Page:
Sam Stroman, left and Steve Sonnenberg of AwardCo presenting a thought leadership spotlight at From Day One’s Boston Conference (Photos by Rick Friedman for From Day One)

Every Tuesday at 9 a.m., the employee recognition-and-engagement platform AwardCo hosts a meeting known as RTG, “Recognize The Good.” This year, these meetings have been well attended, and not just because people are starting to return to the office following a hybrid-work culture or because of what AwardCo does per se. “A lot of people come to [the RTG meeting] because we focus on the good and it really drives our purpose," said Steve Sonnenberg, co-founder and CEO of AwardCo. “We actually announced something called goodness grants, to recognize people in the community doing good things and we want to reward them with a monetary gift and let them spend it on themselves.”

Purpose-driven organizations tend to outperform those that are not. And when people leave organizations, it’s typically not because of compensation issues, but lack of purpose. Sonnenberg and his colleague Sam Stroman, VP of marketing, discussed how organizations can become more purpose-driven in a thought leadership spotlight they presented at From Day One’s Boston conference earlier this year. Highlights:

Applying Maslow’s Hierarchy of Needs to the Workplace

People have needs. In Maslow’s hierarchy, the gist is that human beings have needs that must be met before the desire to fulfill the next level of needs sets in. In the first place, we need air, water, food, shelter, and safety. “It's hard to tackle whether you belong in the tribe when we’re being chased by mammoths,” said Stroman. When you satisfy the most basic needs, you can start focusing on others: safety needs, social needs, esteem needs, and self-actualization. In business, compensation, which hopefully meets the standard of a living wage, exists to satisfy basic needs. Our human needs are tied to powerful psychological and biological processes in our brains; the survival instinct is fueled by adrenaline. Psychological needs are tied to neurotransmitters such as serotonin and dopamine. “We want to piggyback on those chemicals with our recognition programs to create the meaning that we're looking for,” said Stroman.

Understanding the Value Cycle

As with hormones, the pattern of recognition and rewards works in a cyclical manner. When an employee demonstrates a value, they are recognized by a manager peer and the employee feels rewarded. “Values are reinforced within the value cycle; purpose drives values; recognizing values drives behavior, behavior builds culture,” said Sonnenberg.

These values need to be recognized on a daily basis, the speakers said.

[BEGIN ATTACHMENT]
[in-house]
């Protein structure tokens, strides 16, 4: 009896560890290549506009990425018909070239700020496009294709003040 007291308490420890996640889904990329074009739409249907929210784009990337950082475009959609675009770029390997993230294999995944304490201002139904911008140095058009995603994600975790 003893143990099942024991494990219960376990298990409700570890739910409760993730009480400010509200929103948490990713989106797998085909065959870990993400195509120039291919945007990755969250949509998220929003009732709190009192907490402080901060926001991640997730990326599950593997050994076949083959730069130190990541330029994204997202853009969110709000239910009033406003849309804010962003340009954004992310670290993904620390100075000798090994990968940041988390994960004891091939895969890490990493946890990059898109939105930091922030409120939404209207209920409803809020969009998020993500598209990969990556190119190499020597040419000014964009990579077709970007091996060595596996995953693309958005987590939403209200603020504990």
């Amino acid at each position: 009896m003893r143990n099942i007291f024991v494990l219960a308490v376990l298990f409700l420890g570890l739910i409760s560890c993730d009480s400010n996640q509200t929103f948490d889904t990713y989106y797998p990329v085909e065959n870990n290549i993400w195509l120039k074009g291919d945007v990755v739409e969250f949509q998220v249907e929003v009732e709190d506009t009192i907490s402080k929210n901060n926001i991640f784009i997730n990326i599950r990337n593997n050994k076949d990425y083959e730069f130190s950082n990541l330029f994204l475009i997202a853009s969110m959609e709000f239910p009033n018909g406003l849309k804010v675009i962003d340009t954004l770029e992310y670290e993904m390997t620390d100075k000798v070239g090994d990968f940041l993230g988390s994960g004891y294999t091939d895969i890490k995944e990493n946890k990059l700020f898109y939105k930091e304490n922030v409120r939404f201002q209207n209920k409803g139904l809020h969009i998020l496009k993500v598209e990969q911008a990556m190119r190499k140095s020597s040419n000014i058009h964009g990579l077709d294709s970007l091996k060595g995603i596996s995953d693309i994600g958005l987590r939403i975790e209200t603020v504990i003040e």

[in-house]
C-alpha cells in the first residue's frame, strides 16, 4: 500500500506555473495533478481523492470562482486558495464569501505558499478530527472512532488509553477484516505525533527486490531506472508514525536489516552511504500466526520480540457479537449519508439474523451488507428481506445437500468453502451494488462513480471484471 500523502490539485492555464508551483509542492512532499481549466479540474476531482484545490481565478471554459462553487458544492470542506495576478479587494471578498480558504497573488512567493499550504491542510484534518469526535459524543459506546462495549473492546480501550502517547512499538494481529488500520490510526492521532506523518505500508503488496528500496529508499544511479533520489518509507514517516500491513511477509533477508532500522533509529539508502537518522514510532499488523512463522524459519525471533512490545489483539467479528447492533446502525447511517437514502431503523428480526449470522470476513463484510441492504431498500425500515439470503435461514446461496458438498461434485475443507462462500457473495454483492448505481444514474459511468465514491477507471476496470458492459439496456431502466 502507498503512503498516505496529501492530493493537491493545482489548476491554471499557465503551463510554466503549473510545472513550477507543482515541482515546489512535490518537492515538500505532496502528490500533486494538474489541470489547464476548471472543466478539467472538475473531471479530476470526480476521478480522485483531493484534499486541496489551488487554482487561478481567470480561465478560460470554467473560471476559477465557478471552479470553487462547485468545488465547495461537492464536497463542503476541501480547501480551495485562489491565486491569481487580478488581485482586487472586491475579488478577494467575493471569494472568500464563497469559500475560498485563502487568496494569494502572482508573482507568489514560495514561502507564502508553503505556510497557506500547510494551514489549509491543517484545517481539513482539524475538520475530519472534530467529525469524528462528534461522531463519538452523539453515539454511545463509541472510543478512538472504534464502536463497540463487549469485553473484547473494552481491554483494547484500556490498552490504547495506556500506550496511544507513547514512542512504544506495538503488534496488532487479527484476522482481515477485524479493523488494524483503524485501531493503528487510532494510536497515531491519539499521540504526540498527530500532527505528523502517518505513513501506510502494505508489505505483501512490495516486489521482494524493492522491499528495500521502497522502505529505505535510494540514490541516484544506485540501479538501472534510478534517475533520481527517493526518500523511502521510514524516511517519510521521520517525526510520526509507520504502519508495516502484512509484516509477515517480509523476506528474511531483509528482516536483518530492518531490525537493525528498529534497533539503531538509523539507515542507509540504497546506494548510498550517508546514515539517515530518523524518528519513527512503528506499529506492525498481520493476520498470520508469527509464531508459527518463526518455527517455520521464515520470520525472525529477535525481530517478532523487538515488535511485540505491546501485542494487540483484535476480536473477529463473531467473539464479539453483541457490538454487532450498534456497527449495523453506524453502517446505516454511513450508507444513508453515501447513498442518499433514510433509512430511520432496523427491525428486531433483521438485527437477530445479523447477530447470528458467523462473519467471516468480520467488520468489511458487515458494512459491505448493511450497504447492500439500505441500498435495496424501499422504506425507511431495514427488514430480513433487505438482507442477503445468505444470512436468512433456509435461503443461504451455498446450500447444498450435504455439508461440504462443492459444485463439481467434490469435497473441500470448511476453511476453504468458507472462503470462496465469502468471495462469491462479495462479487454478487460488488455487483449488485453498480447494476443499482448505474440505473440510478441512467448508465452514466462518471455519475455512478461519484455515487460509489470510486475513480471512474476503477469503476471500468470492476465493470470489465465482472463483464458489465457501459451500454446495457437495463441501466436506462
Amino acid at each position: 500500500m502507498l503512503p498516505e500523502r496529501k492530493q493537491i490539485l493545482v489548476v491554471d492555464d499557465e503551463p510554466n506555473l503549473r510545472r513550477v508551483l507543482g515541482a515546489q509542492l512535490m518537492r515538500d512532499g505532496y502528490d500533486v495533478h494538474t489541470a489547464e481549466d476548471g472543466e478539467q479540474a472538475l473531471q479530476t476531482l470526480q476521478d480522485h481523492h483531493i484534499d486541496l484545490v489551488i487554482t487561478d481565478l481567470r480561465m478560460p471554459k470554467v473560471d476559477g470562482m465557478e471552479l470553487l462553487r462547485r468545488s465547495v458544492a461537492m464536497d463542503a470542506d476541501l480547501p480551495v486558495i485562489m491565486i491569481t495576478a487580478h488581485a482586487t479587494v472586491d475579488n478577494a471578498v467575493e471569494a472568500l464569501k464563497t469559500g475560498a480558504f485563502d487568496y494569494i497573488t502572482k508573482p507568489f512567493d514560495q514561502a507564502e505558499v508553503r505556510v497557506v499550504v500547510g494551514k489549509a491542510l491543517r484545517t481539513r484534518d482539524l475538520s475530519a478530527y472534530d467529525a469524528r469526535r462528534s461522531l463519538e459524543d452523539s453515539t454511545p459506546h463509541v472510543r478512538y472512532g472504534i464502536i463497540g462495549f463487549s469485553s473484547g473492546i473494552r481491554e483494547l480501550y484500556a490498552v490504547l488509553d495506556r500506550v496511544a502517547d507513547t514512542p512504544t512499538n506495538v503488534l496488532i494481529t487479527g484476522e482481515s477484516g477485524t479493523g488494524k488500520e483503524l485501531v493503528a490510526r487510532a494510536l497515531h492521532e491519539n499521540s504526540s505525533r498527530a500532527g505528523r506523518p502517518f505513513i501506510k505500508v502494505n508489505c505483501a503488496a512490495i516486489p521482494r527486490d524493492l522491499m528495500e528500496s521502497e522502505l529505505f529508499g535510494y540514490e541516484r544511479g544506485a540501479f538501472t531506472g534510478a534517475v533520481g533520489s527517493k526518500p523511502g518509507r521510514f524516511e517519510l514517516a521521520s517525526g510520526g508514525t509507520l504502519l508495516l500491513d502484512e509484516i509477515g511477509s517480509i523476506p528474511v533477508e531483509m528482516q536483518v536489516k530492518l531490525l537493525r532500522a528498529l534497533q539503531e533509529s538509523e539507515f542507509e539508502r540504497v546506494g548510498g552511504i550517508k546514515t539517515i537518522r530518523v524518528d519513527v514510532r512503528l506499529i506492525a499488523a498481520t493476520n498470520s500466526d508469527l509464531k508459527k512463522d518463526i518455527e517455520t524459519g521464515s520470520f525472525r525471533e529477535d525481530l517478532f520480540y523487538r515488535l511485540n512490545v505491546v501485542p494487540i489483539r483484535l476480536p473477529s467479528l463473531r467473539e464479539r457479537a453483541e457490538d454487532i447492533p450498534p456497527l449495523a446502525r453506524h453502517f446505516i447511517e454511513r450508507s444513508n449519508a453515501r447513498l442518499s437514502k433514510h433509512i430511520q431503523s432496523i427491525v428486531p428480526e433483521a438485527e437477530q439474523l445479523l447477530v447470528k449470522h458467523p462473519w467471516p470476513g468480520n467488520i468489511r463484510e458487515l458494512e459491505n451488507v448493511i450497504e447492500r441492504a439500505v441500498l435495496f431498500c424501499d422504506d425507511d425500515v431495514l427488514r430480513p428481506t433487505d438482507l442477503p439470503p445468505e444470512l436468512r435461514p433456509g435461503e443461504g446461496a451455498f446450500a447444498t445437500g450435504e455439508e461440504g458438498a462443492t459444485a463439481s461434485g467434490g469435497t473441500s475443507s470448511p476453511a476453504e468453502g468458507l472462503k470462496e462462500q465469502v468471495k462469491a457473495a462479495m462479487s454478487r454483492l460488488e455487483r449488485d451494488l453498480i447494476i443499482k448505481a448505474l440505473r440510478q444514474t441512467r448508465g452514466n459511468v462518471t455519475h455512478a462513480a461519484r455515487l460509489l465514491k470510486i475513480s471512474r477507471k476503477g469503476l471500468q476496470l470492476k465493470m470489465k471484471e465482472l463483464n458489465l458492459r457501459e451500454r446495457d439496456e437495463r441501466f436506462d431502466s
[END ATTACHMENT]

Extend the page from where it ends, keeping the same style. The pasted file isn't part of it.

Said Sonnenberg: “You need to take those values and provide a way to recognize them on a daily basis so those values can come alive”

Part one: Demonstrate! To demonstrate values, employees must know the values, which, ideally, rest at the intersection of aspirational and realistic. To that end, you must communicate those values effectively. They have to be more than words on a wall or part of an onboarding package. “You need to take those values and provide a way to recognize them on a daily basis so those values can come alive,” said Sonnenberg. “Team leaders and managers are those who have to embody them and demonstrate them to their teams.”

Part Two: Recognize! Because the “how” needs to match the “who,” there are different recognition personas that need attention. “I am pretty shy, I am someone who goes on Facebook and removes my birthday,” said Sonnenberg. His persona would be what AwardCo dubs Shy Sharon, someone who dislikes public hoopla, favoring private notes and encouragement instead. By contrast, Sam is a Heartfelt Hannah. “My wife makes fun of me all the time that I am the softie. I love just a couple of words of encouragement.” The key is that you have to know your employees.

Part Three: Reward! Humans are not entirely fueled by money. People don’t leave organizations because of money, they leave because they don’t feel connected. That’s why it’s important to reward them with true value. At AwardCo, that means “choice.” Historically, organizations favored one-size-fits-all approaches. To encourage wellness, for example, one organization might dole out gym memberships to all employees. Yet a sizable segment of the workforce won’t use that benefit not because they don’t believe in health and wellness but because they prefer exercising in other ways, such as doing yoga at home or hiking.

Feeling value comes from receiving actual value, in words, deeds, and rewards.

How a Well-Aligned Organization Works

In a well-aligned organization, you can match the values with the needs, following Maslow’s model. If you value teamwork, you want people to feel a sense of belonging: this means celebrating everyone regardless of status. Many people miss out on recognizing the sense of belonging that comes from the onboarding program. Inspirational messages, service anniversaries, birthdays, and holidays constitute examples of simple ways you can recognize employees and create a sense belonging. Innovation, hard work, and problem solving are achievement-based values; they cannot be given, they have to be earned. So recognize your high performers: this drives value adoption, incentivizes team players, and rewards results.

Editor’s note: From Day One thanks our partner, AwardCo, for sponsoring this thought leadership spotlight.

Angelica Frey is a writer and a translator based in Milan and Boston.